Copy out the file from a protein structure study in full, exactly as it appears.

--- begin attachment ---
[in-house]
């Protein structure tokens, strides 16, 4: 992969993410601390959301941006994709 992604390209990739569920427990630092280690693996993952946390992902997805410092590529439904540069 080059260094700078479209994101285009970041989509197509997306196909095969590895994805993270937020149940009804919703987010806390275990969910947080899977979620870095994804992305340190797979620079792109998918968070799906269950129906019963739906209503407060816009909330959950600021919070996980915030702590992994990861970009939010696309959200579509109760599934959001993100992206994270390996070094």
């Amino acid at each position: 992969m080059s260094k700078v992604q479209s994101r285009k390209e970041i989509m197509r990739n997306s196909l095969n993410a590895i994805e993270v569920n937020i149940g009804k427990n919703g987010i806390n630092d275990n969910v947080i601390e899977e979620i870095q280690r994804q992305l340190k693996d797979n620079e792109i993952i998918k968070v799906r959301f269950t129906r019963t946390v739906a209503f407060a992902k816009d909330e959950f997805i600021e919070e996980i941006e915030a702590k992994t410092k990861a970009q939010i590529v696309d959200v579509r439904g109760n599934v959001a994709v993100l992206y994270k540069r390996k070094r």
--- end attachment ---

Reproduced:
[in-house]
């Protein structure tokens, strides 16, 4: 992969993410601390959301941006994709 992604390209990739569920427990630092280690693996993952946390992902997805410092590529439904540069 080059260094700078479209994101285009970041989509197509997306196909095969590895994805993270937020149940009804919703987010806390275990969910947080899977979620870095994804992305340190797979620079792109998918968070799906269950129906019963739906209503407060816009909330959950600021919070996980915030702590992994990861970009939010696309959200579509109760599934959001993100992206994270390996070094």
């Amino acid at each position: 992969m080059s260094k700078v992604q479209s994101r285009k390209e970041i989509m197509r990739n997306s196909l095969n993410a590895i994805e993270v569920n937020i149940g009804k427990n919703g987010i806390n630092d275990n969910v947080i601390e899977e979620i870095q280690r994804q992305l340190k693996d797979n620079e792109i993952i998918k968070v799906r959301f269950t129906r019963t946390v739906a209503f407060a992902k816009d909330e959950f997805i600021e919070e996980i941006e915030a702590k992994t410092k990861a970009q939010i590529v696309d959200v579509r439904g109760n599934v959001a994709v993100l992206y994270k540069r390996k070094r």